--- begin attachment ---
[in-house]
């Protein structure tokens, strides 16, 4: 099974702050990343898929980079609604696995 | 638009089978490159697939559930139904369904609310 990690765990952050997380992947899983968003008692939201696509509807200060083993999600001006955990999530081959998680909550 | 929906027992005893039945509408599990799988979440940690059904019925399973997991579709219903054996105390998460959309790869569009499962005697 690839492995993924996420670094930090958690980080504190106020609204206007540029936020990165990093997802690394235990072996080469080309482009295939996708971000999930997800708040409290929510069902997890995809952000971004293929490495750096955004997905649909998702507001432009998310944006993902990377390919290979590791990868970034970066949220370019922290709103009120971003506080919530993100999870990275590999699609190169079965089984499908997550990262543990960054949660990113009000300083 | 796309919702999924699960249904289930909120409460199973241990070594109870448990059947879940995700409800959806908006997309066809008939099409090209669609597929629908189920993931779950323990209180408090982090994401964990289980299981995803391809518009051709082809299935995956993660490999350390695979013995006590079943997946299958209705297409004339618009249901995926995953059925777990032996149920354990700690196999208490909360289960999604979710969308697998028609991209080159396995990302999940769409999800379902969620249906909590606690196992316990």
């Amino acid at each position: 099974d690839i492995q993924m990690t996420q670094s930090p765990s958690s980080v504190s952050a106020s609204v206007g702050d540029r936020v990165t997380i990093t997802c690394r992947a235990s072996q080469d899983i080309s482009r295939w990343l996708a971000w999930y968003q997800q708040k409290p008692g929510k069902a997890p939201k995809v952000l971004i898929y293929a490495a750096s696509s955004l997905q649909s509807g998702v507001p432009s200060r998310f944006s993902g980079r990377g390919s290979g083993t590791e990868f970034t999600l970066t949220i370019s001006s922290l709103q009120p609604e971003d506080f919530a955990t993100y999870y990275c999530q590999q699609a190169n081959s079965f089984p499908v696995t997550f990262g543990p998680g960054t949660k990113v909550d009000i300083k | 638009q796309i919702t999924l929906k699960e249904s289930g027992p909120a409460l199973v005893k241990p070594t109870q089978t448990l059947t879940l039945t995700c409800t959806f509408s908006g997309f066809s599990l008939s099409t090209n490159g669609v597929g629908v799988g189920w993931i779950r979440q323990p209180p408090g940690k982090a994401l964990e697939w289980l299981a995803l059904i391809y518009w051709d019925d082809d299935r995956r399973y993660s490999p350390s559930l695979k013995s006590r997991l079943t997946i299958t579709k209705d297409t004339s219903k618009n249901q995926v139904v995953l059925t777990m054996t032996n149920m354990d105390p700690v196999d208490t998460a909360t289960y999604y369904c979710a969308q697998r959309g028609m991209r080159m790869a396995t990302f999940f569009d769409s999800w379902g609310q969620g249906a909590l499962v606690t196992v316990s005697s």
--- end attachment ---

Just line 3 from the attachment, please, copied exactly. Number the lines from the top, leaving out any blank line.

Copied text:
């Amino acid at each position: 099974d690839i492995q993924m990690t996420q670094s930090p765990s958690s980080v504190s952050a106020s609204v206007g702050d540029r936020v990165t997380i990093t997802c690394r992947a235990s072996q080469d899983i080309s482009r295939w990343l996708a971000w999930y968003q997800q708040k409290p008692g929510k069902a997890p939201k995809v952000l971004i898929y293929a490495a750096s696509s955004l997905q649909s509807g998702v507001p432009s200060r998310f944006s993902g980079r990377g390919s290979g083993t590791e990868f970034t999600l970066t949220i370019s001006s922290l709103q009120p609604e971003d506080f919530a955990t993100y999870y990275c999530q590999q699609a190169n081959s079965f089984p499908v696995t997550f990262g543990p998680g960054t949660k990113v909550d009000i300083k | 638009q796309i919702t999924l929906k699960e249904s289930g027992p909120a409460l199973v005893k241990p070594t109870q089978t448990l059947t879940l039945t995700c409800t959806f509408s908006g997309f066809s599990l008939s099409t090209n490159g669609v597929g629908v799988g189920w993931i779950r979440q323990p209180p408090g940690k982090a994401l964990e697939w289980l299981a995803l059904i391809y518009w051709d019925d082809d299935r995956r399973y993660s490999p350390s559930l695979k013995s006590r997991l079943t997946i299958t579709k209705d297409t004339s219903k618009n249901q995926v139904v995953l059925t777990m054996t032996n149920m354990d105390p700690v196999d208490t998460a909360t289960y999604y369904c979710a969308q697998r959309g028609m991209r080159m790869a396995t990302f999940f569009d769409s999800w379902g609310q969620g249906a909590l499962v606690t196992v316990s005697s």